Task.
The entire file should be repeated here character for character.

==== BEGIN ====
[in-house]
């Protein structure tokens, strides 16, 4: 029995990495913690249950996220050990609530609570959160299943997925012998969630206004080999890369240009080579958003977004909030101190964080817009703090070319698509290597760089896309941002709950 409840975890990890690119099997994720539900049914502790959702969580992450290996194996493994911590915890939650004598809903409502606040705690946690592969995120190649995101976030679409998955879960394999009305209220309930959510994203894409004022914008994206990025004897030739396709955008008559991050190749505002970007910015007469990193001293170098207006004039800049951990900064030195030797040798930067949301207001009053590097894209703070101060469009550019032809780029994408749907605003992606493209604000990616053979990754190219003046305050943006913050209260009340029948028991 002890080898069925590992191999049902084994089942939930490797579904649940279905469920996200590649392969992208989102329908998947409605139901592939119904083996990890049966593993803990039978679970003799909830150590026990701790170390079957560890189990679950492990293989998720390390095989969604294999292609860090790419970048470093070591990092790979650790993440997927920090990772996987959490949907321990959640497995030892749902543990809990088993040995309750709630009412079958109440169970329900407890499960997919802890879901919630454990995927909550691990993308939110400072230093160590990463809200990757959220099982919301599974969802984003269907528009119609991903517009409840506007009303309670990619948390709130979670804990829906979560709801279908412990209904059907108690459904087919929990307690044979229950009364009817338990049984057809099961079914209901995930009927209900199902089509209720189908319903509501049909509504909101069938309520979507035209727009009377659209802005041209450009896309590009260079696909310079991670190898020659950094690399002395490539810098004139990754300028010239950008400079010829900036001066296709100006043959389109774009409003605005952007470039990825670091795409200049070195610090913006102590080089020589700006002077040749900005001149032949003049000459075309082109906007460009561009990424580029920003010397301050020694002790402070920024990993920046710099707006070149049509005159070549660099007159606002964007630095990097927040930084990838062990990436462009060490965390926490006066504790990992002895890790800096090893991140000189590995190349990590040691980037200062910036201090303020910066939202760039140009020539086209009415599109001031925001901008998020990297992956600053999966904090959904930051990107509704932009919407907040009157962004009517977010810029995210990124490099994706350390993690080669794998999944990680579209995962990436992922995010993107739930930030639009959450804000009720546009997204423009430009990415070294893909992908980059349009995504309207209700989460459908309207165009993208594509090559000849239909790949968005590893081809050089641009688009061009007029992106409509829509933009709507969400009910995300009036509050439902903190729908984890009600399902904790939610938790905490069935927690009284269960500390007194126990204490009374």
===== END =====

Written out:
[in-house]
């Protein structure tokens, strides 16, 4: 029995990495913690249950996220050990609530609570959160299943997925012998969630206004080999890369240009080579958003977004909030101190964080817009703090070319698509290597760089896309941002709950 409840975890990890690119099997994720539900049914502790959702969580992450290996194996493994911590915890939650004598809903409502606040705690946690592969995120190649995101976030679409998955879960394999009305209220309930959510994203894409004022914008994206990025004897030739396709955008008559991050190749505002970007910015007469990193001293170098207006004039800049951990900064030195030797040798930067949301207001009053590097894209703070101060469009550019032809780029994408749907605003992606493209604000990616053979990754190219003046305050943006913050209260009340029948028991 002890080898069925590992191999049902084994089942939930490797579904649940279905469920996200590649392969992208989102329908998947409605139901592939119904083996990890049966593993803990039978679970003799909830150590026990701790170390079957560890189990679950492990293989998720390390095989969604294999292609860090790419970048470093070591990092790979650790993440997927920090990772996987959490949907321990959640497995030892749902543990809990088993040995309750709630009412079958109440169970329900407890499960997919802890879901919630454990995927909550691990993308939110400072230093160590990463809200990757959220099982919301599974969802984003269907528009119609991903517009409840506007009303309670990619948390709130979670804990829906979560709801279908412990209904059907108690459904087919929990307690044979229950009364009817338990049984057809099961079914209901995930009927209900199902089509209720189908319903509501049909509504909101069938309520979507035209727009009377659209802005041209450009896309590009260079696909310079991670190898020659950094690399002395490539810098004139990754300028010239950008400079010829900036001066296709100006043959389109774009409003605005952007470039990825670091795409200049070195610090913006102590080089020589700006002077040749900005001149032949003049000459075309082109906007460009561009990424580029920003010397301050020694002790402070920024990993920046710099707006070149049509005159070549660099007159606002964007630095990097927040930084990838062990990436462009060490965390926490006066504790990992002895890790800096090893991140000189590995190349990590040691980037200062910036201090303020910066939202760039140009020539086209009415599109001031925001901008998020990297992956600053999966904090959904930051990107509704932009919407907040009157962004009517977010810029995210990124490099994706350390993690080669794998999944990680579209995962990436992922995010993107739930930030639009959450804000009720546009997204423009430009990415070294893909992908980059349009995504309207209700989460459908309207165009993208594509090559000849239909790949968005590893081809050089641009688009061009007029992106409509829509933009709507969400009910995300009036509050439902903190729908984890009600399902904790939610938790905490069935927690009284269960500390007194126990204490009374």